Green Homes Grant: more fiscal creativity needed to accelerate the way to net-zero homes

As part of his Summer Economic Update, the Chancellor announced a £2bn ‘Green Homes Grant’, as well as a £50 million fund to pilot approaches to decarbonising social housing. However, in order to achieve the Government’s target of “net-zero” emissions by 2050, more fiscal creativity is urgently needed. So what are some of the measures that could help to get SME developers on board with the new sustainability agenda?

According to recent findings, the UK is lagging behind most of its continental neighbours when it comes to sustainable development, being responsible for the draughtiest houses in Europe. While Rishi Sunak’s pledge to invest in decarbonising social housing and green home improvement projects is certainly a step in the right direction, further fiscal measures are required to help combat the climate crisis and boost the UK’s economic recovery following the pandemic.

Under the Government’s new Green Homes Grant, UK homeowners can claim up to £5,000 towards the cost of energy efficient upgrades to properties, with double this amount available for the poorest households. The grant is effectively an extension of the much-criticised Green Deal, launched in 2013 to encourage an uptick in smart installation projects. When this scheme came to an end in 2015, uptake was much lower than anticipated, with applications from only 14,000 households. This may have been partly due to an overly complicated application process; homeowners were required to take out loans and the cost of improvements was added to their energy bills.

While the loan element has been scrapped under the Green Homes Grant, it’s worth bearing in mind that £5,000 is unlikely to cover the cost of the latest energy efficient technologies. For example, installing ground source heat pumps as an alternative to gas boilers can often cost upwards of £20,000.

As well as incentivising homeowners to take steps to decarbonise their properties, more fiscal creativity is required to motivate SME developers to prioritise sustainability. While companies developing green technologies should be able to take advantage of the R&D schemes, achieving enhanced tax relief, for property developers these technologies still tend to be more expensive to use. The Government could consider bringing in a form of super deduction for property developers in their corporation tax calculations for using such products. This could be structured in a similar way to the R&D regime, providing an increased corporation tax deduction for the cost of certain green technologies. This could help to address current perceptions that solutions such as solar panels and greywater harvesting systems are expensive by providing property developers with additional tax relief for such costs, thus encouraging their use. This could prove an effective and immediate method of incentivising sustainable development, without needing to wait for prices to fall.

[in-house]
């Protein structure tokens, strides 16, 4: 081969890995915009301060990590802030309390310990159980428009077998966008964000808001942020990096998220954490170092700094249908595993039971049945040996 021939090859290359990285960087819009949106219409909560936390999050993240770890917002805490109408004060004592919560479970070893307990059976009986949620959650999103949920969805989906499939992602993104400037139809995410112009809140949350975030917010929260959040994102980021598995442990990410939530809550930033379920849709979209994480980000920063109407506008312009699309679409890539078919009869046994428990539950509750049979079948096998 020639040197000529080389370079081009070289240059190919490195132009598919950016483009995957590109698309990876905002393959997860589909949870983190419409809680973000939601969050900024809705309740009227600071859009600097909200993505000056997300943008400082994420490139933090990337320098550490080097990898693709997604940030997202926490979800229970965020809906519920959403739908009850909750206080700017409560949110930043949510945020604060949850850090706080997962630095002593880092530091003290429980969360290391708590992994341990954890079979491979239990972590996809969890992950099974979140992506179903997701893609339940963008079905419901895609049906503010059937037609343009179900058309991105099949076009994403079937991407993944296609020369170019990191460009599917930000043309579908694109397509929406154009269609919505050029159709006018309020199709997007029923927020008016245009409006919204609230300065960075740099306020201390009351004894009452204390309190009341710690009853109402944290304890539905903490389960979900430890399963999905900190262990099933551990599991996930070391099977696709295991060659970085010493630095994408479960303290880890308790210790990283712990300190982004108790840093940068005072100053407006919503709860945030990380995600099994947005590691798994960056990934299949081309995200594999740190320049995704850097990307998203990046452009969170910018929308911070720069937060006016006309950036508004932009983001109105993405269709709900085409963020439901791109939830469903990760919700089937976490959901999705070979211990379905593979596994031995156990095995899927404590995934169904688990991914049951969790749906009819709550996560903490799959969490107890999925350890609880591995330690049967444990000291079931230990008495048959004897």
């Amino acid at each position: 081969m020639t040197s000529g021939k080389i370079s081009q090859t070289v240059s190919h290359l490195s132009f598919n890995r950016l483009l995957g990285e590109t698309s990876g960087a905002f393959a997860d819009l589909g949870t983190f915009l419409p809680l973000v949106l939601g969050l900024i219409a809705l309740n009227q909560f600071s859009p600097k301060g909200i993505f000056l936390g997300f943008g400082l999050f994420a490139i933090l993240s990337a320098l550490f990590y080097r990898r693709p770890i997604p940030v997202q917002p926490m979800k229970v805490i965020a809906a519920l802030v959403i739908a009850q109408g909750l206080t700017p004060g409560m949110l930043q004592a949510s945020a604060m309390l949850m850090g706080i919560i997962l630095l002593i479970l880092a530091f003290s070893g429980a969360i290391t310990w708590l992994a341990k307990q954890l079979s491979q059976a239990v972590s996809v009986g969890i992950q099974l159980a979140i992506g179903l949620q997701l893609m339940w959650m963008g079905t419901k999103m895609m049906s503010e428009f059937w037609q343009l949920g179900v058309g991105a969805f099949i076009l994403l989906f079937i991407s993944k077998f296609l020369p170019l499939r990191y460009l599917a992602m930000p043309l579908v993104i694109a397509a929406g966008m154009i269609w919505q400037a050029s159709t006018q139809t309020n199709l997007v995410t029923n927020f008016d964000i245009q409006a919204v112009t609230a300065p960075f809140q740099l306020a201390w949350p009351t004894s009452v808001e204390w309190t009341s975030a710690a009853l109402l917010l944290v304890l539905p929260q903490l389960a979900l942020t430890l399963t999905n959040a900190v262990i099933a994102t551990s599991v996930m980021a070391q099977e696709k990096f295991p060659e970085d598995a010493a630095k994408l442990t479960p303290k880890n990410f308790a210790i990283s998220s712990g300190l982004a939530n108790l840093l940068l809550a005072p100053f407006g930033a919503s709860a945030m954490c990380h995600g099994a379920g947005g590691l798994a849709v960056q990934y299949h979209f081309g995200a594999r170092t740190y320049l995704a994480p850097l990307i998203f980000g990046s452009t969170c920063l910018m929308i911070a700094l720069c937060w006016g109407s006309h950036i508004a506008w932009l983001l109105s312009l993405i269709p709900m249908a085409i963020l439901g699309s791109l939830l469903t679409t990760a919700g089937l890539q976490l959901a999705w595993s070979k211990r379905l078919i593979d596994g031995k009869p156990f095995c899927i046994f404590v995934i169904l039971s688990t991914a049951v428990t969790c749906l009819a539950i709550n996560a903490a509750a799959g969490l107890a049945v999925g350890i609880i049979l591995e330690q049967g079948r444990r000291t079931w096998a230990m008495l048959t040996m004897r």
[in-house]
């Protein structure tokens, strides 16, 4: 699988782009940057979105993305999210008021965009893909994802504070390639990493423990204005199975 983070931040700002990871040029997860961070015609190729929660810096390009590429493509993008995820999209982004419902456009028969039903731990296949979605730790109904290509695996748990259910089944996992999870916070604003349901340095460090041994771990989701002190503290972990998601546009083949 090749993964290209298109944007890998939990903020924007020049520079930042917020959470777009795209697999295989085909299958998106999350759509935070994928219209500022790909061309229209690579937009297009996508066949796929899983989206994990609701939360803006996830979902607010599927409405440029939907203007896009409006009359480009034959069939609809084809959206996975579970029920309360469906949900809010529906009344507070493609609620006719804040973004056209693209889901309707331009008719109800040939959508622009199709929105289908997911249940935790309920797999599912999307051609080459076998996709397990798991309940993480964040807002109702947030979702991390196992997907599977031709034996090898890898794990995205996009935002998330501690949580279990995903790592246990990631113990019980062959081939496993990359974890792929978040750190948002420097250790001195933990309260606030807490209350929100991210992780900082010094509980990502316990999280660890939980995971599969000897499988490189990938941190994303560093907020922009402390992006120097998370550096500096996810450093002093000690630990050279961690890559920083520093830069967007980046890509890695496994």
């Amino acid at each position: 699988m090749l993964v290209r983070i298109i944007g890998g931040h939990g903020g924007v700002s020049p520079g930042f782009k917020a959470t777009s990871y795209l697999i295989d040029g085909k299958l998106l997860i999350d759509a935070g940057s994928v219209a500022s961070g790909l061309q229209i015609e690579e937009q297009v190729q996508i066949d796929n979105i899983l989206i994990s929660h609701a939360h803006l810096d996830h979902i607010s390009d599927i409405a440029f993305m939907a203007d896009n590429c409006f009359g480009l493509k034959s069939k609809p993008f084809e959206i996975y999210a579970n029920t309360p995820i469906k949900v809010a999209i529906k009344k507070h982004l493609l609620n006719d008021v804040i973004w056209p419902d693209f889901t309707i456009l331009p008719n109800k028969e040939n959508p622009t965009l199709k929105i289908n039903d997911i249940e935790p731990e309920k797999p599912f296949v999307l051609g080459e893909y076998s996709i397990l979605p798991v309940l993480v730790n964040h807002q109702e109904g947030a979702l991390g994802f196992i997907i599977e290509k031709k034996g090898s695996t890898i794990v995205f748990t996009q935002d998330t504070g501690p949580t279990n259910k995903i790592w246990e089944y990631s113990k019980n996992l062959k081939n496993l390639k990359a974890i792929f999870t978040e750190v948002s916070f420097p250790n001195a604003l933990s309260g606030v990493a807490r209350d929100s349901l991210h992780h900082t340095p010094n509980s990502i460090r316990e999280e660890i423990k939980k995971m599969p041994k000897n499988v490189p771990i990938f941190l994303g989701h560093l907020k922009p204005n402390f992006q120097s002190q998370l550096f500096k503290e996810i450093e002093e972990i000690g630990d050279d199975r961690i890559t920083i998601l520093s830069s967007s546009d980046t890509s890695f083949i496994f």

Introducing a stamp duty holiday or reduced rate for buyers of new homes that meet a high standard of energy efficiency could prove another effective means of progressing the Government’s sustainability agenda. Another alternative would be for a lower rate of corporation tax to be applied to the developers’ profits arising from the sale of such properties, however, this could be difficult to administer. In order to prove effective, a clear set of sustainability criteria would need to be set and the process of determining eligibility for these tax incentives could also become complicated if developers have mixed portfolios, containing properties for sale and those to be rented out on short-term leases.

While sustainable development incentives introduced by the Government tend to be skewed towards the construction of new build properties, it must also focus on finding ways to improve the affordability of environmentally-friendly home improvements that make existing homes more ‘green’. The need for such measures is demonstrated by the fact that while there is a zero per cent VAT rate on the demolition and new build of properties, the VAT rate for sustainable refurbishments is currently much higher – five per cent. Retrofitting older houses is often particularly challenging, not to mention expensive, which may discourage large numbers of homeowners from making green improvements or using green technologies for projects, such as extensions.

Introducing VAT cuts on the purchase of green technologies could help to encourage the uptake of the Government’s Green Homes Grant while also helping to reduce the need to build on the UK’s valuable green belts. Issuing homeowners who have undertaken green improvements with a certificate, to show that the property has achieved a certain standard of energy efficiency, could also create a positive ‘domino effect’ in the sector by allowing the next buyer to pay less stamp duty in a similar way to any rules that were applied to new builds.

Whatever new measures are introduced to incentivise sustainable development, careful wording and effective guidance from HMRC will be key. This will help to optimise uptake, prevent tax reliefs from being abused and avoid them from becoming an administrative burden. However, what’s clear is that with the achievement of the Government’s “net-zero” target still far from becoming a reality, a little more fiscal creativity could go a long way.

Lucy Mangan is a tax partner and property sector specialist at accountancy firm, Menzies LLP.